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The White-Luck Warrior: Book 2 of the Aspect-Emperor Paperback – 2 Feb 2012

4.5 out of 5 stars 18 customer reviews

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  • The Thousandfold Thought: Book 3 of the Prince of Nothing
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Product details

  • Paperback: 720 pages
  • Publisher: Orbit (2 Feb. 2012)
  • Language: English
  • ISBN-10: 1841495409
  • ISBN-13: 978-1841495408
  • Product Dimensions: 12.7 x 4.8 x 19.6 cm
  • Average Customer Review: 4.5 out of 5 stars  See all reviews (18 customer reviews)
  • Amazon Bestsellers Rank: 35,967 in Books (See Top 100 in Books)

Product Description

Review

A powerful, engrossing, ferociously intelligent novel that sees Bakker at the very top of his game. It leaves the reader on the edge of their seat for the concluding volume of the trilogy, The Unholy Consult (THE WERTZONE (5 star review))

The worldbuilding is once again top notch. Bakker's narrative is richly detailed, creating an imagery that leaps off the page . . . The White-Luck Warrior is everything Bakker fans could hope for (PAT'S FANTASY HOTLIST (8.5/10 rating))

A wonderful sense of pace, some great action sequences and above all else the reader will have a title that really will satisfy the fantasy fan within. A great title all round and one that really has left the final book in the series as one where everything is to play for. Great stuff (FALCATA TIMES)

Book Description

The second volume in the ambitious and compelling Aspect-Emperor fantasy series

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Customer Reviews

4.5 out of 5 stars
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Top Customer Reviews

Format: Paperback
As was the case with The Judging Eye two years ago, I would like to thank R. Scott Bakker for giving me the opportunity to be the first reviewer to get a crack at The White-Luck Warrior. Usually, I refuse to read books on my computer screen because it makes my eyes bleed. But for the second installment in The Aspect-Emperor trilogy, I was happy to oblige!

Here's the blurb:

As Anasûrimbor Kellhus and his Great Ordeal march ever farther into the perilous wastes of the Ancient North, Esmenet finds herself at war with not only the Gods, but her own family as well. Achamian, meanwhile, leads his own ragtag expedition to the legendary ruins of Sauglish, and to a truth he can scarce survive, let alone comprehend. Into this tumult walks the White-Luck Warrior, assassin and messiah both, executing a mission as old as the World's making ...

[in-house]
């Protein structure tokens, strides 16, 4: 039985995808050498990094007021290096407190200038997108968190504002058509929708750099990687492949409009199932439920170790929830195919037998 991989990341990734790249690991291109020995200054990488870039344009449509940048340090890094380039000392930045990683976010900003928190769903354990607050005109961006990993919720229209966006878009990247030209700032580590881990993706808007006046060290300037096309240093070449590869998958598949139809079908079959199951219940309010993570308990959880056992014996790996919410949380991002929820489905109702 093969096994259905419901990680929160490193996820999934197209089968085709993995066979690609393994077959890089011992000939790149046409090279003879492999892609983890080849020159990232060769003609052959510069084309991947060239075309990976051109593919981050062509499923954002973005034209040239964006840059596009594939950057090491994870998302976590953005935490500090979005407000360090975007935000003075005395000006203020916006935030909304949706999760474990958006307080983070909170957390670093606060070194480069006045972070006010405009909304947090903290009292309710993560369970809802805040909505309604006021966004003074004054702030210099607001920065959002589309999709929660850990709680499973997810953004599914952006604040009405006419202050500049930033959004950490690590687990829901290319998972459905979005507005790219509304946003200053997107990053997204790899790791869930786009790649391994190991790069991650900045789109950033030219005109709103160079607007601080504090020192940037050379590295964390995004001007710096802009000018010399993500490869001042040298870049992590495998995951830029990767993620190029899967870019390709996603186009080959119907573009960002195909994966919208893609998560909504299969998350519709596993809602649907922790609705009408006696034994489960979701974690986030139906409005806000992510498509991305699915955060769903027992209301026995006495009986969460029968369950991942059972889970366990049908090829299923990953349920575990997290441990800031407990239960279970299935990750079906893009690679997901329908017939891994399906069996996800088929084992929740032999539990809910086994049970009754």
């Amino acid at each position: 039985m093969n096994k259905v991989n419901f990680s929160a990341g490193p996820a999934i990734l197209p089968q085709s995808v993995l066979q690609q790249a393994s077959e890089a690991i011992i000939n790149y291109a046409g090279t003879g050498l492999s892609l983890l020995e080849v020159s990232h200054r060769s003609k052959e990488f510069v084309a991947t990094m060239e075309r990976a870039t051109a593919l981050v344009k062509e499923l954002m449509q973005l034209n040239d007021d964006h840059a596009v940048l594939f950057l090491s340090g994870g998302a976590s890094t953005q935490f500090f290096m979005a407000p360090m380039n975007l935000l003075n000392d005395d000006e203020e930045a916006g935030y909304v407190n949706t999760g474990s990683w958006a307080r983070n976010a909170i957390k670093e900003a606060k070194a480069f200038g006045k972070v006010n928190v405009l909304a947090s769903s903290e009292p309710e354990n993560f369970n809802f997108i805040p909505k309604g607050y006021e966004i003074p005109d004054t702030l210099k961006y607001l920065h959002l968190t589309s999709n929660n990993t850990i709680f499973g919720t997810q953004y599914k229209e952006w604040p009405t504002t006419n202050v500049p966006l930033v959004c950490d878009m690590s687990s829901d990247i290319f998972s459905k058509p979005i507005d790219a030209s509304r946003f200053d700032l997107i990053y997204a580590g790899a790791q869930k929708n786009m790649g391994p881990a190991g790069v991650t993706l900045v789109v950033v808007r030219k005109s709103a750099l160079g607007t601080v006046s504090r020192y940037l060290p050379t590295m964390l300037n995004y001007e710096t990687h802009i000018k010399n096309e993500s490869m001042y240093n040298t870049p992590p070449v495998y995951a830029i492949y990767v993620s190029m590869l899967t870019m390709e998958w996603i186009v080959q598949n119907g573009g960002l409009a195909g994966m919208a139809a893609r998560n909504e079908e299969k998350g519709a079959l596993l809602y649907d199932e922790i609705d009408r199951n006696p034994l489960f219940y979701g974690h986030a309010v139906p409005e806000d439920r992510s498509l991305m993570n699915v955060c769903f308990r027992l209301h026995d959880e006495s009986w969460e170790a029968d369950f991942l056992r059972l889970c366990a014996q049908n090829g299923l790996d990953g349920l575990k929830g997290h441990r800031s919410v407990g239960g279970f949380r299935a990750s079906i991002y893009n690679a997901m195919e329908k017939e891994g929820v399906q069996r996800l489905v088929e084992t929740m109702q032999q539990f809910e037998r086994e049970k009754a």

The White-Luck Warrior is a story filled with heart-stopping action, devious treachery, grand passion and meticulous detail. It is both a classic quest tale and a high fantasy war story.

Given that The Judging Eye had all the hallmarks which made the first trilogy such a great reading experience, minus what many considered its shortcomings, I felt that it featured a Bakker writing at the top of his game. Still, many opined that the philosophical aspects and the inner musings were what essentially made the Prince of Nothing stand out from the rest of the SFF pack, and were thus a bit disappointed by the first volume in The Aspect-Emperor. So where does The White-Luck Warrior fit in in terms of style and tone? I would say that it is somewhat in between the Prince of Nothing and The Judging Eye. The absence of interior action, as Bakker put it, made for a much better paced novel in The Judging Eye.
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I'm not sure if Bakker was being meta but this book really feels like the oft-quoted "slog of slogs". While "the judging eye" felt pacier than the previous books, this one seemed to redress the balance. I think this is partly due to the chapters being very (overly) long, meaning we only drop in on each of the three main stories a handful of times. There are very few stories centred around the centre of the empire, for example, although it still covers a lot of ground.